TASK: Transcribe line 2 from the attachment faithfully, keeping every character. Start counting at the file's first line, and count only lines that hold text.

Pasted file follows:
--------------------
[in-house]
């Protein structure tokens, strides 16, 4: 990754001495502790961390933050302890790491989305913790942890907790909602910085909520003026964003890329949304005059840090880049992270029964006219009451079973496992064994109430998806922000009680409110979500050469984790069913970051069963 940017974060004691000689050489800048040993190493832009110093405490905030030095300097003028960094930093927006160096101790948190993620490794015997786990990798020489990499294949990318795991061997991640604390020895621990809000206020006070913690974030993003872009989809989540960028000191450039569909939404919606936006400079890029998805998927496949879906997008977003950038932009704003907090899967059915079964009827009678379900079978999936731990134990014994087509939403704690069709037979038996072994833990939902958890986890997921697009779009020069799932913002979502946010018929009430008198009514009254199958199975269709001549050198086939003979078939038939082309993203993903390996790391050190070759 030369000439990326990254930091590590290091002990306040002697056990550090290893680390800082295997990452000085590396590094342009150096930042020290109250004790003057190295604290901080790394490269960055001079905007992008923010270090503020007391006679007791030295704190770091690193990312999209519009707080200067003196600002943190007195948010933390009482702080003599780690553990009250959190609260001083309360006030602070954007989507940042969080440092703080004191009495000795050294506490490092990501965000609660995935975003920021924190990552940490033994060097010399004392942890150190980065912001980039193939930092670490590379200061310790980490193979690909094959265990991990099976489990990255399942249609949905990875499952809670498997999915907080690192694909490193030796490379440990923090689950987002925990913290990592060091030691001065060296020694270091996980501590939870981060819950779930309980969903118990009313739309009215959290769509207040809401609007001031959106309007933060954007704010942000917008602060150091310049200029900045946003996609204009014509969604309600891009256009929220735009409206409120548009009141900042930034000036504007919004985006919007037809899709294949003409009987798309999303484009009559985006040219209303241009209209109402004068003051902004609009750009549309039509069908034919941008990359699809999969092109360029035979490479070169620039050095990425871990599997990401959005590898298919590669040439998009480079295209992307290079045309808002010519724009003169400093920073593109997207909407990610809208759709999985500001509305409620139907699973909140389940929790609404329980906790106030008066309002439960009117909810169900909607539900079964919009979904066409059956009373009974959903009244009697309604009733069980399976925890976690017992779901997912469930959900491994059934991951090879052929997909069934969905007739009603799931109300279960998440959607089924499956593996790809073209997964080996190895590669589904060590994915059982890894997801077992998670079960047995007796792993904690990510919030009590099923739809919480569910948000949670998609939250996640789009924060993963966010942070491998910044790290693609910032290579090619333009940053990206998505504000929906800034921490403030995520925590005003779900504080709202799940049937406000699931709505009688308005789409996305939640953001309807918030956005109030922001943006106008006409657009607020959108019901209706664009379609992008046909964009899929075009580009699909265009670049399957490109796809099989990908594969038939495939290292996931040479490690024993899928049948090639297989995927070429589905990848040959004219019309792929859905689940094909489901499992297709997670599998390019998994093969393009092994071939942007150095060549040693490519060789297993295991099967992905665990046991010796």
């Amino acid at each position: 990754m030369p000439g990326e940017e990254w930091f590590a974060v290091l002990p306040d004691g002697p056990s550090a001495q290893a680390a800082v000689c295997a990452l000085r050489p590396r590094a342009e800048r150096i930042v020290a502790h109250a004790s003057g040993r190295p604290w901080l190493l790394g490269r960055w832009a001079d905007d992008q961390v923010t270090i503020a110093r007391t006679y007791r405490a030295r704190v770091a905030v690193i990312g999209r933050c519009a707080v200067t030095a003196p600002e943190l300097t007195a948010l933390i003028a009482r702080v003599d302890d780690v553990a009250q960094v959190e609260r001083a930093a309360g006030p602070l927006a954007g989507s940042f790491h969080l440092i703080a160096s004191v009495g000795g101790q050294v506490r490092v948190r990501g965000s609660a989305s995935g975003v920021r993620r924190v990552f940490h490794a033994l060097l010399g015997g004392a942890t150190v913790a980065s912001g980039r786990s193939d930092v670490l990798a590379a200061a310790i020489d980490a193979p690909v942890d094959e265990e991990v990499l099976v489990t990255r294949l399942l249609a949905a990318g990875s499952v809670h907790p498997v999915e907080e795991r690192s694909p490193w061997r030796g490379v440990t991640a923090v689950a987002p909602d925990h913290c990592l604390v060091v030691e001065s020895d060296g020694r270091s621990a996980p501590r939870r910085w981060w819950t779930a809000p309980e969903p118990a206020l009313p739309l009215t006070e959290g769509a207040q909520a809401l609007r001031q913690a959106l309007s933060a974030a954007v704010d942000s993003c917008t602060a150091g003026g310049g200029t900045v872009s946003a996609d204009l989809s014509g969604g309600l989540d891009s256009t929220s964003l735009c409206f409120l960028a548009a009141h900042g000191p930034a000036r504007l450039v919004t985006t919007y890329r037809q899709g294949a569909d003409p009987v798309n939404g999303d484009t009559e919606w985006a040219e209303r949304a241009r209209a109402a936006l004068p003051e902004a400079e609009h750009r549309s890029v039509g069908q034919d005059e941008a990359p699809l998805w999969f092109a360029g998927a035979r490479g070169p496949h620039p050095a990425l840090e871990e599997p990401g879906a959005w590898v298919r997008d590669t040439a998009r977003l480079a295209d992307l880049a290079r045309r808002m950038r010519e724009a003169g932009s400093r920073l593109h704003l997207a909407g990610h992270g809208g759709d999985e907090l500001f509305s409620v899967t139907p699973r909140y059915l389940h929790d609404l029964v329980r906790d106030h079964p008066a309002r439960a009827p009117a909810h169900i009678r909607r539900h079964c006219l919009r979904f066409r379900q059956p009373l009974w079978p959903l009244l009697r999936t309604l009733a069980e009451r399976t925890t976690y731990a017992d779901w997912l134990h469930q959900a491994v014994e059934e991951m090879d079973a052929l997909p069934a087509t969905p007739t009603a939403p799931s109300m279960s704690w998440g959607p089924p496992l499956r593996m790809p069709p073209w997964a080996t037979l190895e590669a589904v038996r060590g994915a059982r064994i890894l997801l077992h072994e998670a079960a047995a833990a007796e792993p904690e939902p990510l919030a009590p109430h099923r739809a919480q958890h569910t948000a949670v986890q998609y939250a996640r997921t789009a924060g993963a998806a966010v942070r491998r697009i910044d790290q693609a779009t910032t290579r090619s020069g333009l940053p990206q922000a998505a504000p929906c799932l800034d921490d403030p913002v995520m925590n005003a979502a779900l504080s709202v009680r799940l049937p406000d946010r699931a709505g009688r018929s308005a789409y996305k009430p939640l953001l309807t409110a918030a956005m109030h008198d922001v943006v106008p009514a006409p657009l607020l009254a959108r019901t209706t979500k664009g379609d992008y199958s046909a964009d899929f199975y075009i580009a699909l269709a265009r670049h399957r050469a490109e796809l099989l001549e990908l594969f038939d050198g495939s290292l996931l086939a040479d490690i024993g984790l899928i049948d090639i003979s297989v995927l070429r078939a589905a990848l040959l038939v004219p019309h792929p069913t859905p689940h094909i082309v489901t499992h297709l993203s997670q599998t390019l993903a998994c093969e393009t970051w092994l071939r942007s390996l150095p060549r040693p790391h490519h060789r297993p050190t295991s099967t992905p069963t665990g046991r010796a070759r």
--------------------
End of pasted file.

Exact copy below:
């Protein structure tokens, strides 16, 4: 990754001495502790961390933050302890790491989305913790942890907790909602910085909520003026964003890329949304005059840090880049992270029964006219009451079973496992064994109430998806922000009680409110979500050469984790069913970051069963 940017974060004691000689050489800048040993190493832009110093405490905030030095300097003028960094930093927006160096101790948190993620490794015997786990990798020489990499294949990318795991061997991640604390020895621990809000206020006070913690974030993003872009989809989540960028000191450039569909939404919606936006400079890029998805998927496949879906997008977003950038932009704003907090899967059915079964009827009678379900079978999936731990134990014994087509939403704690069709037979038996072994833990939902958890986890997921697009779009020069799932913002979502946010018929009430008198009514009254199958199975269709001549050198086939003979078939038939082309993203993903390996790391050190070759 030369000439990326990254930091590590290091002990306040002697056990550090290893680390800082295997990452000085590396590094342009150096930042020290109250004790003057190295604290901080790394490269960055001079905007992008923010270090503020007391006679007791030295704190770091690193990312999209519009707080200067003196600002943190007195948010933390009482702080003599780690553990009250959190609260001083309360006030602070954007989507940042969080440092703080004191009495000795050294506490490092990501965000609660995935975003920021924190990552940490033994060097010399004392942890150190980065912001980039193939930092670490590379200061310790980490193979690909094959265990991990099976489990990255399942249609949905990875499952809670498997999915907080690192694909490193030796490379440990923090689950987002925990913290990592060091030691001065060296020694270091996980501590939870981060819950779930309980969903118990009313739309009215959290769509207040809401609007001031959106309007933060954007704010942000917008602060150091310049200029900045946003996609204009014509969604309600891009256009929220735009409206409120548009009141900042930034000036504007919004985006919007037809899709294949003409009987798309999303484009009559985006040219209303241009209209109402004068003051902004609009750009549309039509069908034919941008990359699809999969092109360029035979490479070169620039050095990425871990599997990401959005590898298919590669040439998009480079295209992307290079045309808002010519724009003169400093920073593109997207909407990610809208759709999985500001509305409620139907699973909140389940929790609404329980906790106030008066309002439960009117909810169900909607539900079964919009979904066409059956009373009974959903009244009697309604009733069980399976925890976690017992779901997912469930959900491994059934991951090879052929997909069934969905007739009603799931109300279960998440959607089924499956593996790809073209997964080996190895590669589904060590994915059982890894997801077992998670079960047995007796792993904690990510919030009590099923739809919480569910948000949670998609939250996640789009924060993963966010942070491998910044790290693609910032290579090619333009940053990206998505504000929906800034921490403030995520925590005003779900504080709202799940049937406000699931709505009688308005789409996305939640953001309807918030956005109030922001943006106008006409657009607020959108019901209706664009379609992008046909964009899929075009580009699909265009670049399957490109796809099989990908594969038939495939290292996931040479490690024993899928049948090639297989995927070429589905990848040959004219019309792929859905689940094909489901499992297709997670599998390019998994093969393009092994071939942007150095060549040693490519060789297993295991099967992905665990046991010796």